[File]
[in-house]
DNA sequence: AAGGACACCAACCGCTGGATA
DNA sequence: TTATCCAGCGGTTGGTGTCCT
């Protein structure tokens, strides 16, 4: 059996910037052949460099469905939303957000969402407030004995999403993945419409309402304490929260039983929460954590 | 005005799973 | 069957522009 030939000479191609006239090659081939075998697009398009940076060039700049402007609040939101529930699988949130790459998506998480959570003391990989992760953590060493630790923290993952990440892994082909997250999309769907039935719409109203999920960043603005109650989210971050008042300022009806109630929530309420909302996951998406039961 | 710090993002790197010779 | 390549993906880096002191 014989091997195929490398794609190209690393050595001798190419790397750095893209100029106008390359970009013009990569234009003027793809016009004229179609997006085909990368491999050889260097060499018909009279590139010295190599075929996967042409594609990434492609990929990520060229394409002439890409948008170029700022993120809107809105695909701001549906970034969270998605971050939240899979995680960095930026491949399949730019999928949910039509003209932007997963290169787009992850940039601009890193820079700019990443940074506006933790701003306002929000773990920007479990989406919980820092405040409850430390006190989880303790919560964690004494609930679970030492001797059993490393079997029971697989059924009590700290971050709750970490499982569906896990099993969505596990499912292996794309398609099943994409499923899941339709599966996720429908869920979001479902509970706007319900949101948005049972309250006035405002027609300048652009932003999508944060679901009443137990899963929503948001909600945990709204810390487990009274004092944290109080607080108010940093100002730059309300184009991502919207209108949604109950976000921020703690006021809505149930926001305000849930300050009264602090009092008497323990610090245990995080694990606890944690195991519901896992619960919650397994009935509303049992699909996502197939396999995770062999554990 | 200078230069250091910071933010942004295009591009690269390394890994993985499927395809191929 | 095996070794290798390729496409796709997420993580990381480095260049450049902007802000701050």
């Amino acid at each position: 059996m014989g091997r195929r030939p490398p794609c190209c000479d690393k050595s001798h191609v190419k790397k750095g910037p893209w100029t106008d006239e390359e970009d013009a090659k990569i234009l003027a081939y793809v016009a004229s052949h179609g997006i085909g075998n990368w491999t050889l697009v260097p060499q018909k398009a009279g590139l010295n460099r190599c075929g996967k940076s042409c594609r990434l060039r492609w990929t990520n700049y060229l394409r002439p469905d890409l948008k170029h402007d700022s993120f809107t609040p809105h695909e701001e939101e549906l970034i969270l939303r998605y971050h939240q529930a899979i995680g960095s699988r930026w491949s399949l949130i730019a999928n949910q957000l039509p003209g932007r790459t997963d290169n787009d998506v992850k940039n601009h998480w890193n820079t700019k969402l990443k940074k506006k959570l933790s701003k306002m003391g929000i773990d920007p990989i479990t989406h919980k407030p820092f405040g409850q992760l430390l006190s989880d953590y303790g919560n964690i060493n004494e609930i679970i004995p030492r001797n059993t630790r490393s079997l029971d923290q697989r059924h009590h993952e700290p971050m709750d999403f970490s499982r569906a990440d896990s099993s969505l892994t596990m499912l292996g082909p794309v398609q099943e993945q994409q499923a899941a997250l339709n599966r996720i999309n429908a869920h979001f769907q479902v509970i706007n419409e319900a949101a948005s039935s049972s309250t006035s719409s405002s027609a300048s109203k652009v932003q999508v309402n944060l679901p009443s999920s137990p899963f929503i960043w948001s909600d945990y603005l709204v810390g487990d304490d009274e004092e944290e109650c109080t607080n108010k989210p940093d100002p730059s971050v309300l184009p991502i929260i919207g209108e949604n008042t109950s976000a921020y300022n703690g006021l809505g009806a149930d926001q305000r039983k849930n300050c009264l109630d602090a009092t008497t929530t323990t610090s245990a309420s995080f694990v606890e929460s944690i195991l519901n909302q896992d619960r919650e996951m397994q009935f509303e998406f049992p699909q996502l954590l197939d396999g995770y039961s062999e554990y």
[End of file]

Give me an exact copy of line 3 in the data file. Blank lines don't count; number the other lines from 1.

DNA sequence: TTATCCAGCGGTTGGTGTCCT